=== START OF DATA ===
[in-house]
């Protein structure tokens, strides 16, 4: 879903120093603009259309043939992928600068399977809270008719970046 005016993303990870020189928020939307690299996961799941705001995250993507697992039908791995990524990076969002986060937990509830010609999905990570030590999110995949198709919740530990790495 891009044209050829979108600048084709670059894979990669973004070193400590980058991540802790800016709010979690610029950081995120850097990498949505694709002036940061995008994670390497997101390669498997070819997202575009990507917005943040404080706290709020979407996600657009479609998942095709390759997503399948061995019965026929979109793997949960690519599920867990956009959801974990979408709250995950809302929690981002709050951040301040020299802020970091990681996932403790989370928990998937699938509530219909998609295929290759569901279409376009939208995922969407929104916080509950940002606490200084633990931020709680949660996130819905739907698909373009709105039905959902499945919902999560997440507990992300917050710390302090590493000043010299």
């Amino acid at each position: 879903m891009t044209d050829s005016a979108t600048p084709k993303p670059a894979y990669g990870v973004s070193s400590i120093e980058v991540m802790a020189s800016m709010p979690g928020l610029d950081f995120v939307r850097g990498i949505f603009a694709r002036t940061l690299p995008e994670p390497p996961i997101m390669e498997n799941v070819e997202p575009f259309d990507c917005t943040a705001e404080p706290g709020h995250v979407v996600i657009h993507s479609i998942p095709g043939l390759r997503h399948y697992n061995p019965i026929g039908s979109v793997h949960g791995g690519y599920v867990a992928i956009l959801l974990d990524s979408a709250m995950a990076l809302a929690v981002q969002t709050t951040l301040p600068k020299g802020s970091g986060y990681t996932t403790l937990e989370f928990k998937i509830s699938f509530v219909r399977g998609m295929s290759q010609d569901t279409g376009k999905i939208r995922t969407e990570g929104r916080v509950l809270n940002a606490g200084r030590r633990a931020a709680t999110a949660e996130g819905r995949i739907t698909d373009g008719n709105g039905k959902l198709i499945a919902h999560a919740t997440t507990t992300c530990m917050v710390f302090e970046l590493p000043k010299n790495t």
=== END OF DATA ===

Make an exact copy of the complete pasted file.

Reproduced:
[in-house]
């Protein structure tokens, strides 16, 4: 879903120093603009259309043939992928600068399977809270008719970046 005016993303990870020189928020939307690299996961799941705001995250993507697992039908791995990524990076969002986060937990509830010609999905990570030590999110995949198709919740530990790495 891009044209050829979108600048084709670059894979990669973004070193400590980058991540802790800016709010979690610029950081995120850097990498949505694709002036940061995008994670390497997101390669498997070819997202575009990507917005943040404080706290709020979407996600657009479609998942095709390759997503399948061995019965026929979109793997949960690519599920867990956009959801974990979408709250995950809302929690981002709050951040301040020299802020970091990681996932403790989370928990998937699938509530219909998609295929290759569901279409376009939208995922969407929104916080509950940002606490200084633990931020709680949660996130819905739907698909373009709105039905959902499945919902999560997440507990992300917050710390302090590493000043010299």
């Amino acid at each position: 879903m891009t044209d050829s005016a979108t600048p084709k993303p670059a894979y990669g990870v973004s070193s400590i120093e980058v991540m802790a020189s800016m709010p979690g928020l610029d950081f995120v939307r850097g990498i949505f603009a694709r002036t940061l690299p995008e994670p390497p996961i997101m390669e498997n799941v070819e997202p575009f259309d990507c917005t943040a705001e404080p706290g709020h995250v979407v996600i657009h993507s479609i998942p095709g043939l390759r997503h399948y697992n061995p019965i026929g039908s979109v793997h949960g791995g690519y599920v867990a992928i956009l959801l974990d990524s979408a709250m995950a990076l809302a929690v981002q969002t709050t951040l301040p600068k020299g802020s970091g986060y990681t996932t403790l937990e989370f928990k998937i509830s699938f509530v219909r399977g998609m295929s290759q010609d569901t279409g376009k999905i939208r995922t969407e990570g929104r916080v509950l809270n940002a606490g200084r030590r633990a931020a709680t999110a949660e996130g819905r995949i739907t698909d373009g008719n709105g039905k959902l198709i499945a919902h999560a919740t997440t507990t992300c530990m917050v710390f302090e970046l590493p000043k010299n790495t």